Understanding Insurance: When to File a Roof Claim
Homeowners insurance is one of those things you have to have if you own a home. Knowing how and when to use it — that’s the challenge.
Because it’s so confusing, you may be afraid to use the services you’ve been paying for. You may have heard things like, “You might lose your discount if you file a claim.” Or, “You may lose coverage entirely if you file a large claim or file too many claims.”
As scary as that may sound, you won’t be punished for making an insurance claim for roof damage. Keep reading to learn when it’s safe to file a roof claim and five factors that affect your claim.
When to File a Roof Claim: Understanding Your Policy
The purpose of homeowners insurance
The purpose of homeowners insurance, like other types of insurance, is to get you back to status-quo if an unexpected loss occurs. You pay a monthly or yearly premium in exchange for their promise to put you back where you were before the loss.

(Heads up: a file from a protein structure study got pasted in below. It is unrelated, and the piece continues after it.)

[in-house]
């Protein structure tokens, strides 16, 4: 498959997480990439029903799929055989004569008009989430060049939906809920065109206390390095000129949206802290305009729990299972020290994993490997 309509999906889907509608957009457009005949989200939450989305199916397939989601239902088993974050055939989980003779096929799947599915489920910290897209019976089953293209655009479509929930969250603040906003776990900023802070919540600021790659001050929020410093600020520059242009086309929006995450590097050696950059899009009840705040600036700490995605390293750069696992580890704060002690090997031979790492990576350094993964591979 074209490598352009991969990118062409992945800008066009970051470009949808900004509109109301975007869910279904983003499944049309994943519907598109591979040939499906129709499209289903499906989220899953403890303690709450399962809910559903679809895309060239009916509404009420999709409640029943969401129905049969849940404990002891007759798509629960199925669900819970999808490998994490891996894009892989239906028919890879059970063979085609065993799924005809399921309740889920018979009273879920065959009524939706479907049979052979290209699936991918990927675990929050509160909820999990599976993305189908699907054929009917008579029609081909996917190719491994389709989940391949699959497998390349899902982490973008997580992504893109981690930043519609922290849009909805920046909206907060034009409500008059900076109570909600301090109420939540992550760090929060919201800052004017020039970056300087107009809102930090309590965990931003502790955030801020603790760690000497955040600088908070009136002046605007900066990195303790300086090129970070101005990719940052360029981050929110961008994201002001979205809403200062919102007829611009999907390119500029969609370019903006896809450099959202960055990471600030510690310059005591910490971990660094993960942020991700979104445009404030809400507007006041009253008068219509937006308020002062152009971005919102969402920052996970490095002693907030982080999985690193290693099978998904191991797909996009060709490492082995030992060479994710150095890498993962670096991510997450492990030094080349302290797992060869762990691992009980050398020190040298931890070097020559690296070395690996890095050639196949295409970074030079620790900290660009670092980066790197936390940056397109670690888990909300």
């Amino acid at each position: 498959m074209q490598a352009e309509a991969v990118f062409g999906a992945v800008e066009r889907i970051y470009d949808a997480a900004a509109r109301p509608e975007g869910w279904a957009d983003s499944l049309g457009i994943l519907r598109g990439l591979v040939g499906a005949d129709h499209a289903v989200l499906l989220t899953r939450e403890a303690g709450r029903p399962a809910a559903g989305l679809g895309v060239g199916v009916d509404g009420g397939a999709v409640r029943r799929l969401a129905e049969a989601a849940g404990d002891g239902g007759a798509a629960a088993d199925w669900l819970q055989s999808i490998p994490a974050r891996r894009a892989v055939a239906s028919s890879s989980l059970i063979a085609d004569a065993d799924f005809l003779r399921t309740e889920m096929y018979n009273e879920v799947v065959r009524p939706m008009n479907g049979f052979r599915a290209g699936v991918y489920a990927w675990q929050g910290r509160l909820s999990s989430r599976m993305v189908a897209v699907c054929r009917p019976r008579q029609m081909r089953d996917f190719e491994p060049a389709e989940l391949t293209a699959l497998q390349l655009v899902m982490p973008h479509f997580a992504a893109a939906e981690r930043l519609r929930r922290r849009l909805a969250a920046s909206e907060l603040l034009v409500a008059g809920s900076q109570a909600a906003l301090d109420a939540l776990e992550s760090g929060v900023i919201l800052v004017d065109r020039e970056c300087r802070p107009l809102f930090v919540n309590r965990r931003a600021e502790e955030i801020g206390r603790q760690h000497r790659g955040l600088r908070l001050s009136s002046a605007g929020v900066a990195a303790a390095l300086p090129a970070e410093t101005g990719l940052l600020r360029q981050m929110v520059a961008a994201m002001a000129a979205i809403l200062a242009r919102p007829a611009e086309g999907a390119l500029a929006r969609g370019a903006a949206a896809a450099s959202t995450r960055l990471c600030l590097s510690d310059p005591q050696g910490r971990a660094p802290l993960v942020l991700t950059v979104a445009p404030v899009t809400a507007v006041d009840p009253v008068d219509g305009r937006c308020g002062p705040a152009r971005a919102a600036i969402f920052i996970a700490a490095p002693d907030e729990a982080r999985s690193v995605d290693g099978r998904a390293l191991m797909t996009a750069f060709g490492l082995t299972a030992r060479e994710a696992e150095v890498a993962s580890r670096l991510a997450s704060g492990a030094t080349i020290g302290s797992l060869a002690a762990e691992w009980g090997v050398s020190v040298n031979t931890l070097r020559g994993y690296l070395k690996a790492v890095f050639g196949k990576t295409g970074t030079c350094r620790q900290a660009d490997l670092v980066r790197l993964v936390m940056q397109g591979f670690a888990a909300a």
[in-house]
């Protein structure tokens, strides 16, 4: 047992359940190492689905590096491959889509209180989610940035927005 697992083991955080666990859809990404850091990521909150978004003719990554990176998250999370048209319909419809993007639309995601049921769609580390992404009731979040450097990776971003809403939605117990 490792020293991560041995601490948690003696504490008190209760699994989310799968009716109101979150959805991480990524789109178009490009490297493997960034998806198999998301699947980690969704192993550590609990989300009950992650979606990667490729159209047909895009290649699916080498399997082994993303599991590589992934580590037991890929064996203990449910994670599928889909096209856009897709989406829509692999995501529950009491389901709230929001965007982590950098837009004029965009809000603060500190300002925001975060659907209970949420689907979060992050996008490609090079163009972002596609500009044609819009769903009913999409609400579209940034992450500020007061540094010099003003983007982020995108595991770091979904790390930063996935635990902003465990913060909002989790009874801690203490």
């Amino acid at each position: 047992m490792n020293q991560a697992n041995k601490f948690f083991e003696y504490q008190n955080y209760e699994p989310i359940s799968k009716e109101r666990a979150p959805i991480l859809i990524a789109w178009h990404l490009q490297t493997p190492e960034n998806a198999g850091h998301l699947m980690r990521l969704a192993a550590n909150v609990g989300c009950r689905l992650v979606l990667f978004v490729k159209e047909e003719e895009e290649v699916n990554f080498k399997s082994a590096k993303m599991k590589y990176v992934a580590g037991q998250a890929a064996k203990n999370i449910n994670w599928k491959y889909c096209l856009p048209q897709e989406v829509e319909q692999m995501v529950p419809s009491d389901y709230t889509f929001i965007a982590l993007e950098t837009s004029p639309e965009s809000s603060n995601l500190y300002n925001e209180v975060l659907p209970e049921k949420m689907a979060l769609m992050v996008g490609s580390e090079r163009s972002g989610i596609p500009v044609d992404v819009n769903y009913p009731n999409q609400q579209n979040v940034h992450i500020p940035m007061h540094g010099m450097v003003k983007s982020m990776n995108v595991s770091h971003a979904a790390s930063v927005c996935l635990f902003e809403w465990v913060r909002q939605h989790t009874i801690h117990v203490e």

In other words, you can’t make a profit off your insurance company.
That’s why, when a car is totaled, they’ll only pay what the car was worth at the time of the crash and not what you paid for it when it was new.
Now when it comes to homeowners insurance, you can opt for what’s called “replacement cost” coverage.
With replacement cost coverage, the insurance company is obligated to replace your roof at today’s cost, not just pay what your old roof was worth.
Make sure you understand what losses are covered
The most common unexpected losses for a home (or any building) are fire, water, or storm damage.